…FG can’t meet lecturers’ demand –Presidency
By our reporters
Academic activities in most university campus across the country remained paralysed, yesterday, as the industrial action declared by the national chapter of the Academic Staff of Union of Universities (ASUU) entered it second day.
Prior to the commencement of what the union tagged “total, comprehensive and indefinite” strike on Monday, the national body of ASUU had last week Thursday directed all its chapters in public universities to conduct a referendum on whether to resume its suspended strike or not. Results of the referendum conducted were collated and sent to the headquarters of the union in Abuja for a final decision. The outcome of the referendum is the ongoing strike.
However, hope that the industrial action would be resolved soon has been dashed, as the Presidency said the Federal Government may not be able to meet the huge financial obligation the striking dons were asking for.
According to the Senior Special Assistant to the President on Media and Publicity, Garba Shehu, in an interview on a live television’s programme, yesterday: “Governments enter into agreements that they can pay for. Ability to pay is a key requirement in going into agreements.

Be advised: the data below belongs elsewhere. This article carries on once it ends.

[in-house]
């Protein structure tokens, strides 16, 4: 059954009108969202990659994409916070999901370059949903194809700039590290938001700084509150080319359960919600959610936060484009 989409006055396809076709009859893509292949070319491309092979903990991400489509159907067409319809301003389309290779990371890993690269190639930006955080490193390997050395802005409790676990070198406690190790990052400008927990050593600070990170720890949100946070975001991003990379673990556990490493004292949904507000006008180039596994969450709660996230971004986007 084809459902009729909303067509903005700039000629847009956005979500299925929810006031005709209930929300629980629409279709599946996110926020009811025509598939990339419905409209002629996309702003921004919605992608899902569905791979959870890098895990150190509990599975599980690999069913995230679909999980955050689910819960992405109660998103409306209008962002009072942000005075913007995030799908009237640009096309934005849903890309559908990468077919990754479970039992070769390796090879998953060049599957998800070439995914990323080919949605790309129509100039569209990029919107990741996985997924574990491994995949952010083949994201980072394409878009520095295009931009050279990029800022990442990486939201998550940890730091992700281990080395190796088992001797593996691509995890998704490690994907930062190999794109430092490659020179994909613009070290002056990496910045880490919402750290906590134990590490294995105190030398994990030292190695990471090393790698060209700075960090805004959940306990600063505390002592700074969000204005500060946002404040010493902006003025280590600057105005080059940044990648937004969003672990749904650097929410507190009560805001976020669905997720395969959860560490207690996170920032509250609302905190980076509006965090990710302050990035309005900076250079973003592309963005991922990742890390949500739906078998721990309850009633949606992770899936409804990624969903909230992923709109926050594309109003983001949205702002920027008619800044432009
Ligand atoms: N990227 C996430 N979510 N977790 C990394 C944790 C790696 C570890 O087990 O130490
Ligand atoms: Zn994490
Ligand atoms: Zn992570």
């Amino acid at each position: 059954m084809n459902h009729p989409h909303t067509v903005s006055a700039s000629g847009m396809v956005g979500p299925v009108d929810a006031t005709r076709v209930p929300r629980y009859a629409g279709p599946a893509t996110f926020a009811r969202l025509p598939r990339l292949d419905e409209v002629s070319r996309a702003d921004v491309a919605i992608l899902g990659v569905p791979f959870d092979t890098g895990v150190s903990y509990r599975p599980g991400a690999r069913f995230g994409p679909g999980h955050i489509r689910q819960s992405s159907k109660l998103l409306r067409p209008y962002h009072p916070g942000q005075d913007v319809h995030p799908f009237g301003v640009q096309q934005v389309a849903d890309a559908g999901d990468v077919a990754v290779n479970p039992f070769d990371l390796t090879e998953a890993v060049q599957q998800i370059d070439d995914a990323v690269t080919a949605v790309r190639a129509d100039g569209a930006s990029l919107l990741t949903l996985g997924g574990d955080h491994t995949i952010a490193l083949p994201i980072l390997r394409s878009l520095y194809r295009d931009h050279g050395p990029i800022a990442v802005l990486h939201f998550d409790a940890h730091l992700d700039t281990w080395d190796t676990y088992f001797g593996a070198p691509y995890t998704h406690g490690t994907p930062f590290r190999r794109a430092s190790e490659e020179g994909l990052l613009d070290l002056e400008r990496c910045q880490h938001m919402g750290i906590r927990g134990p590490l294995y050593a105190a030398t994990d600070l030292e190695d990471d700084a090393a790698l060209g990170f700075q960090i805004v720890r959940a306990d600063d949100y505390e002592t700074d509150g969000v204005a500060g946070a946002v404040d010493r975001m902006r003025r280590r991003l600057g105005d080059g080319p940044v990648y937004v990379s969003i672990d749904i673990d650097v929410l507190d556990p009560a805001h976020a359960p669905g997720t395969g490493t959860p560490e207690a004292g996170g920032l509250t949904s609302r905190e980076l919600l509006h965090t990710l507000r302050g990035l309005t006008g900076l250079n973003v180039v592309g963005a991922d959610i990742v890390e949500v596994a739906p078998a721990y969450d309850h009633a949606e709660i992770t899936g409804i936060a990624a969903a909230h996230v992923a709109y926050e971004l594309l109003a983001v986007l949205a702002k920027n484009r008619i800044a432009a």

“Since President Muhammadu Buhari assumed office, he has sent words out there in form of a warning to all government institutions that, ‘please do not go into negotiations and agreements that you cannot pay for. Get the clearance.’
“I understand they are talking about debts owed their members to the tune of N850 billion. If I am correct, the entire appropriation for the Ministry of Education for this year is N369 billion. So, where do they want to get the money from?”
Meanwhile, the University of Ibadan chapter of ASUU, has inaugurated a monitoring committee to enforce compliance.
The committee inaugurated by the chapter chairman, Dr. Deji Omole, and headed by Prof. Gbenga Olujide, is empowered to ensure that no member of the union engaged in anything that could jeopardise the collective interests of the union while the strike lasts.